Guest Author: Dr. Stacey Trevathan-Tackett
So does that mean you’re the tea bag lady?
Yes, I suppose it does. In 2017, the global initiative TeaComposition H2O began with the aim of better understanding decomposition processes in wetland and aquatic ecosystems. Over 100 participants from 30 countries joined the initiative, deploying green and rooibos Lipton tea bags in their local habitat(s) of choice, with the plan to retrieve them regularly over the next three years. By using that same tea ‘litter’ in ecosystems around the world, we hope to get an idea of the local- to climatic-level characteristics that influence carbon breakdown, and how those factors affect the potential for carbon sequestration in the soils.
This project was the foundation for my ARC DECRA fellowship, set to start in February 2021. During the past two years as an Alfred Deakin Postdoctoral Research Fellow, I was able to start interrogating some of the drivers of tea decomposition:
Temperature effects on marine decomposition are dependent on litter type.
→ Find it at Biogeochemistry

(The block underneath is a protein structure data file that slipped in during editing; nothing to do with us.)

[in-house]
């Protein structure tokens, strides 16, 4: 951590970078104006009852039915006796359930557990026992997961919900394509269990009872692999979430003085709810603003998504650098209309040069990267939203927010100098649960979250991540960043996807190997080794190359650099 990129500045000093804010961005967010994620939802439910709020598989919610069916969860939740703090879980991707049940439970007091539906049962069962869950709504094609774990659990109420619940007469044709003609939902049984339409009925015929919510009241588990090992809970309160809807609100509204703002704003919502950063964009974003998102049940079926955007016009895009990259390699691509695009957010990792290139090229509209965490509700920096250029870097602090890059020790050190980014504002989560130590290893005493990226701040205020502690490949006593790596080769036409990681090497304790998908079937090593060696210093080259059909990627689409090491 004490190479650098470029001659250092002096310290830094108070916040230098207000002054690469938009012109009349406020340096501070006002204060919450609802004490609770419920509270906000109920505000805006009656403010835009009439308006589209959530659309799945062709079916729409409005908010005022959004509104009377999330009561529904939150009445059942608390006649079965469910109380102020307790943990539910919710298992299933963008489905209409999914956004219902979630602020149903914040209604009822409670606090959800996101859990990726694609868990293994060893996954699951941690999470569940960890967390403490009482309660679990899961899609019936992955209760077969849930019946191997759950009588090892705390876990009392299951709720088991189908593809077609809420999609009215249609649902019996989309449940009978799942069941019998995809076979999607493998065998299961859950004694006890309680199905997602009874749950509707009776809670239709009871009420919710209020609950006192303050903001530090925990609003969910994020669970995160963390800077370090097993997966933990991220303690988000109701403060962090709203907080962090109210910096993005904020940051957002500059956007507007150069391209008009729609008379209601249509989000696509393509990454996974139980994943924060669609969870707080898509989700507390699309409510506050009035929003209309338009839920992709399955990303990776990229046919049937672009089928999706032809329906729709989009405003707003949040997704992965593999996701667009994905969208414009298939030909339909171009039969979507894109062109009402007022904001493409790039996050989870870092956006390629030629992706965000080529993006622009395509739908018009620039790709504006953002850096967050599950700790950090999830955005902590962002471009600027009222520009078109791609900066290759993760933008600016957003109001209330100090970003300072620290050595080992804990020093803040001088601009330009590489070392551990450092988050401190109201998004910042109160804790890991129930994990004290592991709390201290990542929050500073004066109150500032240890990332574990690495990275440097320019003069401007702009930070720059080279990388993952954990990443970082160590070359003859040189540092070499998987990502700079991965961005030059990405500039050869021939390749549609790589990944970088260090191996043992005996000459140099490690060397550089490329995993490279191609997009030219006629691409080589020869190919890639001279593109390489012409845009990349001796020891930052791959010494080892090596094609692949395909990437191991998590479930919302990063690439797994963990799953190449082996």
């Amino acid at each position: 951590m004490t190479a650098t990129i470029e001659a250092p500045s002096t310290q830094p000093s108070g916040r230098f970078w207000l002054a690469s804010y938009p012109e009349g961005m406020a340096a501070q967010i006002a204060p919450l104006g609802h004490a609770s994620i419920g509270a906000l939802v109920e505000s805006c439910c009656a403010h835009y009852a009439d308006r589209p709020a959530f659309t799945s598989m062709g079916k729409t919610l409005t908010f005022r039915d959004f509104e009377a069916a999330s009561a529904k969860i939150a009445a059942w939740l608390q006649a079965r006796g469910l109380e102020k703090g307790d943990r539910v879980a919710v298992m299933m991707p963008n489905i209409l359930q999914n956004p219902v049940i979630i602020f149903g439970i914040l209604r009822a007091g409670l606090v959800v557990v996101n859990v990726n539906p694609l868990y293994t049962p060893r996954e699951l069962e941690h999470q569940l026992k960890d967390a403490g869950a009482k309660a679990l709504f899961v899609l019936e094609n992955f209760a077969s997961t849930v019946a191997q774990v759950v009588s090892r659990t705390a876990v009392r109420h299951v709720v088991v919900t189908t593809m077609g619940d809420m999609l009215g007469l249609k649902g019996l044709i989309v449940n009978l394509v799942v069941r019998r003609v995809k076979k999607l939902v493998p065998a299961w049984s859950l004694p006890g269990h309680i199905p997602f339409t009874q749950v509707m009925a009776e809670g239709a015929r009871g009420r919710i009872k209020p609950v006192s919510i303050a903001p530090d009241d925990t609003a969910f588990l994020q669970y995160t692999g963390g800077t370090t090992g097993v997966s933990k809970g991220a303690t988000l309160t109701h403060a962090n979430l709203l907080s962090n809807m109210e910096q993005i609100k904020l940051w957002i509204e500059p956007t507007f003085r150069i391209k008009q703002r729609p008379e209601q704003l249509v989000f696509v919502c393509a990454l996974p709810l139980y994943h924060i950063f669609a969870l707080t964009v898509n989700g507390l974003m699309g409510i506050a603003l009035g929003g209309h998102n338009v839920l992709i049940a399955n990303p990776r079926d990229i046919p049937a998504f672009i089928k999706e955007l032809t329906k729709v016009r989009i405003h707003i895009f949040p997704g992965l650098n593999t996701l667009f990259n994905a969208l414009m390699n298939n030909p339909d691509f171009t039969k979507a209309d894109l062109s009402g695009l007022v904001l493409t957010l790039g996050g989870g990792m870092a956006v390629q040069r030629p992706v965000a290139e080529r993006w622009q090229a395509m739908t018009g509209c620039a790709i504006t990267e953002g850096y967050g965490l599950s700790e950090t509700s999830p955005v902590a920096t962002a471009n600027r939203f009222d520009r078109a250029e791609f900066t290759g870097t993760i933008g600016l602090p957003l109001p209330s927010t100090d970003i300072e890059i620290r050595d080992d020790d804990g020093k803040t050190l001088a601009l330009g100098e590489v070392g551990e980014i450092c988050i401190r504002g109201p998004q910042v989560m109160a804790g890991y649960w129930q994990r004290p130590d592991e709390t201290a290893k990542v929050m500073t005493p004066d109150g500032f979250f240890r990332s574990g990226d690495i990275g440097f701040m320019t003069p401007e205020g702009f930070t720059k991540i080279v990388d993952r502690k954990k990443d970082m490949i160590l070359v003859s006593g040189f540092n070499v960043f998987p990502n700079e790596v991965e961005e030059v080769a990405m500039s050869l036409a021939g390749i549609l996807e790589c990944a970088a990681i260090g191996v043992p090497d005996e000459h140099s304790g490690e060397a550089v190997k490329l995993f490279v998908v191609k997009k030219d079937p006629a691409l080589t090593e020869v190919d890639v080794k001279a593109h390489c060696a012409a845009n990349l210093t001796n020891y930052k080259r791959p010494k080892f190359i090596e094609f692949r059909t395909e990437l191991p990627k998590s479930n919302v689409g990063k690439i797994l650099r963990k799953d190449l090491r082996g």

A short-lived nutrient pulse had minimal impact on tidal wetland decay.
→ In Press at Marine Pollution Bulletin
At a continental scale, ecosystem characteristics are a key driver of the microbial breakdown of tea litter.
→ Under Review – Stay tuned!
Now that the three-year datasets are ready, the DECRA fellowship will bring all the data together to interrogate carbon decomposition at a global scale, as well as the metagenomes of the microbiomes involved in the breakdown of carbon. I will also be working in local wetlands to test how wetland restoration and management strategies influences both tea and natural litter breakdown.
There is also a PhD Opportunity associated with the DECRA project. Applications are open for the project “The effects of wetland management on microbial carbon breakdown in Australian wetlands”, and will be perfect for a coastal and freshwater wetland ecologist, biogeochemist and/or microbial ecologist. Contact me if you’re interested in learning more.
Lastly, the work not only involves the collaborators collecting the tea and microbiome data, but also a stellar international team – Peter Macreadie, Ika Djukic (TeaComposition), Aschwin Engelen, and Sebastian Kepfer-Rojas – contributing their expertise in microbial and decomposition ecology, blue carbon, and ecosystem modelling. I’m incredibly grateful for the DECRA opportunity and the dedicated and nice group of people I will be working with, and very much looking forward to what the next three years bring!